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Naxos Quartet Premieres in London

LONDON, ENGLAND - The recent debut of Sir Peter Maxwell Davies' Naxos Quartet no.1 was met with great acclaim from critics and audiences alike. Deemed "the beginning of something big" by The Guardian's Erica Jeal, the first of ten in a highly-anticipated cycle of quartets to be composed by Maxwell Davies over the next five years was premiered by the Gramophone Award-Winning Maggini Quartet at Wigmore Hall on Wednesday, October 23, 2002.

Naxos, a leading classical music label, has commissioned the series of ten quartets in what has been seen as a bold move in the music world. In a unique collaboration of label, composer, and artist, Maxwell Davies is writing each piece to be performed specifically by the Maggini Quartet; after annual performances of the works at Wigmore Hall, the quartets will be committed to disc on the Naxos label. The composer's management initially approached Naxos with the idea for new chamber music by Maxwell Davies, who had desired to write string quartets for several years. Seeing a magnificent opportunity to advance in two of the label's key areas, British music and works by 21st century composers, Naxos quickly agreed, and a partnership was born. The Maggini Quartet, internationally known for its excellent interpretations of British music on the Naxos label, was the natural choice to debut and record the series. The quartets will be recorded and released in pairs, with the first CD slated to appear in the fall of 2003.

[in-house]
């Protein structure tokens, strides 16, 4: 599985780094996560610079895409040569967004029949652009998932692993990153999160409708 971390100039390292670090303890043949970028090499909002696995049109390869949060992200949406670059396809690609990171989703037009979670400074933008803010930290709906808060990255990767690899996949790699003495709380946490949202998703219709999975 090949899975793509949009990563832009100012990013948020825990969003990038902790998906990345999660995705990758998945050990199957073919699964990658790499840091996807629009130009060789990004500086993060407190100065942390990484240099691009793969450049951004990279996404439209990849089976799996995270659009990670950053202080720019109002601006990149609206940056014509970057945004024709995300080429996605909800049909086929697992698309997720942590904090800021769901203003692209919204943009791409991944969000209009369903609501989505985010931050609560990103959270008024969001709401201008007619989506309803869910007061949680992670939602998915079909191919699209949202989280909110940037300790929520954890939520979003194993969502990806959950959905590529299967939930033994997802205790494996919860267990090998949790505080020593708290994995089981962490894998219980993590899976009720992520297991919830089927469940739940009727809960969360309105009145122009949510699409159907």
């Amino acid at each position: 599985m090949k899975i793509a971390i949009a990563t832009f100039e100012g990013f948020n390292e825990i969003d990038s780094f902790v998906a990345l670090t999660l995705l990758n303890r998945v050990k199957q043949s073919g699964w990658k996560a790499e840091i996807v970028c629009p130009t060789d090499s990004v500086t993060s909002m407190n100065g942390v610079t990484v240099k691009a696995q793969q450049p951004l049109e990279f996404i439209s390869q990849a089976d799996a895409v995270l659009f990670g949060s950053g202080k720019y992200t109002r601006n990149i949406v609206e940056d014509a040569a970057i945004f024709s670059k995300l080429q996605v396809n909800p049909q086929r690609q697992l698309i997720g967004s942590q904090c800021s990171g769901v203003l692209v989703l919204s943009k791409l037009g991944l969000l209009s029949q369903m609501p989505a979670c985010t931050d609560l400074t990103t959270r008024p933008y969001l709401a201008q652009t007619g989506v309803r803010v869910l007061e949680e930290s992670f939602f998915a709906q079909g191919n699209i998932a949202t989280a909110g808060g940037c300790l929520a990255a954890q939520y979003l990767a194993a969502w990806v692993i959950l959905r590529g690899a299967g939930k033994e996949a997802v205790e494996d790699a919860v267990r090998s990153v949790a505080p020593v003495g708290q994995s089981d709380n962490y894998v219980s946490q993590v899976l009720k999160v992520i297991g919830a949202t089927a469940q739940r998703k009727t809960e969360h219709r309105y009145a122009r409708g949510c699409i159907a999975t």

The evening at Wigmore Hall began early with an educational afternoon talk by Maxwell Davies, who spoke about his life and music. This was followed by a pre-concert talk featuring Maxwell Davies and the Maggini Quartet, who played illustrative excerpts of the first Naxos Quartet as the composer introduced his new work.

The concert commenced with Maxwell Davies' previous string quartet repertoire, including String Quartet Movement (1952), Little Quartet no.1 (1980), and Little Quartet no.2 (1977, rev. 1987). The smaller works were complemented by Haydn's Quartet in B-flat, op.71 no.1, played with "impeccable style" by the Maggini Quartet (Barry Millington, The Evening Standard).

Naxos Quartet no.1 began with the complex architecture and symmetry so characteristic of Maxwell Davies, with a double exposition in the first movement alluding to the form of classical string quartets. The second movement evoked a powerful feeling of calm with folk elements and an intermittent passacaglia. The innovative brilliance of Maxwell Davies displayed itself most prominently in the surprising third movement, a short scherzo that trailed off into the air before the thematic development was quite finished. The audience was left clamouring for more, a wish that the composer kindly will grant next year when he continues the theme in Quartet no.3.

The final verdict? According to Geoff Brown of The Times, the work was "a cause for joy: a substantial piece, meaty without being impenetrable, tickling both mind and ear." London, indeed--the world, eagerly awaits the next musical offerings from Sir Peter Maxwell Davies, the Maggini Quartet, and Naxos.


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